Sketch by Jack Chalker


Now you may recall in the course of my story I related how I was recaptured in the Philippines and taken to an American

P.O.W.Camp in Cabanaturn. The Japanese forbade us to speak to these Americans for at least three days, they did not want us to relate how we, under the circumstances, got to this camp.

Eventually we were given our freedom to walk into their area and on doing so, I met up with an American Colonel by the name of Bodeen. By the end of our conversations, he was pleased at what was going on on the outside, the sinking of the Jap convoys, the bombings and the advances and gains of the American forces.

In 1982, my son and family and my wife and myself went to America on vacation. We toured Texas and on one of our stops in the city of San Antonio something very unique happened. We visited a military museum in San Antonio and my son came upon a diary of the war in the Philippines and in this diary was a quote of how forty British troops were marched into our camp after being sunk off Manila by American aircraft, 'Father,' was the cry, 'There's somebody mentioning your exploits in the Philippines.' On reading this part of the diary, I noticed it was written by a certain Colonel Bodeen. At once I felt a cold sweat coming on and I immediately asked the curator of the museum if this gentleman was still alive. Fortunately he was and on enquiring where he lived, he gave me his address, but he went one better than that, he said he would try and get him on the telephone. He did this and handed me the phone and the next fifteen minutes were spent recalling our meeting in the Philippines. Fancy that, thirty-eight years after release, you speak to someone who was in the same P.O.W. camp as yourself, but it was the way we found one another up that intrigued me by reading his diary.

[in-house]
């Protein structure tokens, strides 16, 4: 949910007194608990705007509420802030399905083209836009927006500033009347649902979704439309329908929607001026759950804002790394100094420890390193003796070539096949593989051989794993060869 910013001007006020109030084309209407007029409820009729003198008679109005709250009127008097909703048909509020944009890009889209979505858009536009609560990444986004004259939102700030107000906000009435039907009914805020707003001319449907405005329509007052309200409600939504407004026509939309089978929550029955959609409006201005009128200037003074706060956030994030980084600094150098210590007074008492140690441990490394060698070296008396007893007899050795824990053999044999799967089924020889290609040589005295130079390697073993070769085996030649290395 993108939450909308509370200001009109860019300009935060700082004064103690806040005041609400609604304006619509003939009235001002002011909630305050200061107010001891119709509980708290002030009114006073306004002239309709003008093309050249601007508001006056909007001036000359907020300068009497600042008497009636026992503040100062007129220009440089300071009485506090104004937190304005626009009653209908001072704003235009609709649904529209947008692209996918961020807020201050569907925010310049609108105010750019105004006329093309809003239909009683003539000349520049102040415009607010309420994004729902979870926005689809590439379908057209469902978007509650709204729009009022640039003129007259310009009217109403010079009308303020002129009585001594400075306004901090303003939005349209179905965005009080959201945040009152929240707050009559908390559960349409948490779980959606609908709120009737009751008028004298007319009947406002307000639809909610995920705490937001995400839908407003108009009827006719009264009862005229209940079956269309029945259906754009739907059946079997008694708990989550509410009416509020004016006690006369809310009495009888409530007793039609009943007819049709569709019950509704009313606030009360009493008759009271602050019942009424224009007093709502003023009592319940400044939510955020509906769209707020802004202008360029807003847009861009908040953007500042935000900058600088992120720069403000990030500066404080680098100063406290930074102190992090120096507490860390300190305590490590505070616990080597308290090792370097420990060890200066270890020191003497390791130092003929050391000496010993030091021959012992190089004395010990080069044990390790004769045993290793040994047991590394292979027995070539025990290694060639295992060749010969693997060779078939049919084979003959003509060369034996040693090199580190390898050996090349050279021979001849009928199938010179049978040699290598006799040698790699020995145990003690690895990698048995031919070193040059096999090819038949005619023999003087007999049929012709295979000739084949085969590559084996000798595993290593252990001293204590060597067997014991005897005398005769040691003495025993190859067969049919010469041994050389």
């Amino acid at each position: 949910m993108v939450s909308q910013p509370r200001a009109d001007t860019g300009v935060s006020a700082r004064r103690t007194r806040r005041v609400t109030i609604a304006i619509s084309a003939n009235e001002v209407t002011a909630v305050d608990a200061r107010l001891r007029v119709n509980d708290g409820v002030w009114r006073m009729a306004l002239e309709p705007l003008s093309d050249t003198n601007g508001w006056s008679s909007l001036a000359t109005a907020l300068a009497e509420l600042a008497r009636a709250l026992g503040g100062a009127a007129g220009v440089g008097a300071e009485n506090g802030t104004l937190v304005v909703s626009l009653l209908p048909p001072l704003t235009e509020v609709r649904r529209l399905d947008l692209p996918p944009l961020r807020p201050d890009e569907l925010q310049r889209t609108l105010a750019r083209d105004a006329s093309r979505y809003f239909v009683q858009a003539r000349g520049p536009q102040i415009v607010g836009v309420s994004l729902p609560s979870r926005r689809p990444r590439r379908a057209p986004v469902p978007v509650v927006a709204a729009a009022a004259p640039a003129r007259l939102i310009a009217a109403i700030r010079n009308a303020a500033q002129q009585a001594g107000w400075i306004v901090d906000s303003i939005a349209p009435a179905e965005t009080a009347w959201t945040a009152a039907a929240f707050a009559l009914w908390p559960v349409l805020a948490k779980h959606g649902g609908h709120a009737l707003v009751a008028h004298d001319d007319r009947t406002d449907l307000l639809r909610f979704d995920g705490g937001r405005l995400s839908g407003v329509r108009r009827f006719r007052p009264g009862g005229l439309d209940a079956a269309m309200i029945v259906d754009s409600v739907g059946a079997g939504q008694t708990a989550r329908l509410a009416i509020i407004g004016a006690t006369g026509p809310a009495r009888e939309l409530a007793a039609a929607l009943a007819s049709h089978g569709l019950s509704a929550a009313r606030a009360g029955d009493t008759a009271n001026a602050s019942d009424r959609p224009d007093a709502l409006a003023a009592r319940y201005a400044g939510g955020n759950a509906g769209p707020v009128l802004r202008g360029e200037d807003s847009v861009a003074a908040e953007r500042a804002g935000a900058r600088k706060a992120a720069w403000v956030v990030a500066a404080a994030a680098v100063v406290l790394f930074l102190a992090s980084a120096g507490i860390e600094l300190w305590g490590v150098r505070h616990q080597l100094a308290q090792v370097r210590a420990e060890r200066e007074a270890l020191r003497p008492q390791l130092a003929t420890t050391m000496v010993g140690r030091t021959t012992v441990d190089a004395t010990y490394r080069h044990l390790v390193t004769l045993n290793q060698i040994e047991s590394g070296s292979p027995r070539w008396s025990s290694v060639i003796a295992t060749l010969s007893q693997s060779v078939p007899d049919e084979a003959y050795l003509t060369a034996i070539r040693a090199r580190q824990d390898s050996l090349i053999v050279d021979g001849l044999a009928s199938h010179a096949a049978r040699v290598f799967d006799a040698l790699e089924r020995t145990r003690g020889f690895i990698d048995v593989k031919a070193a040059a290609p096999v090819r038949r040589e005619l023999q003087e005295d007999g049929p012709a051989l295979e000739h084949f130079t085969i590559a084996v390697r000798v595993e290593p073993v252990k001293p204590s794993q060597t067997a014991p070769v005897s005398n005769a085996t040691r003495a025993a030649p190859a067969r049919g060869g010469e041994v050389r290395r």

I asked if I could meet up with him again, but unfortunately he was catching a plane that evening to go on vacation, and he promised to send me a copy of his diary. This he did and this has become one of my treasured possessions. What a small world! All those miles apart and to meet up in such a way was marvellous, if my son had not glimpsed at this diary, I would never have met or rather talked to this gendeman again no doubt.

Since I have returned home, I have given talks of my experiences in these P.O.W. camps and this diary I always take with me and the audience are quite flabbergasted at how I met up with this gentleman in such a unique way.

Another reunion happened by accident only 200 yards from my home, the full story is on Reunion.

In conclusion I would like to say that recendy I visited with my wife the cemeteries which I was concerned with: Chungkai in Thailand, Kachanbuki in Thailand and Kranji in Singapore. I found these cemeteries extremely well kept and the wives and sons of the men who lie there can be assured that they are at rest and their graves well looked after, thanks to the War Graves Commission.


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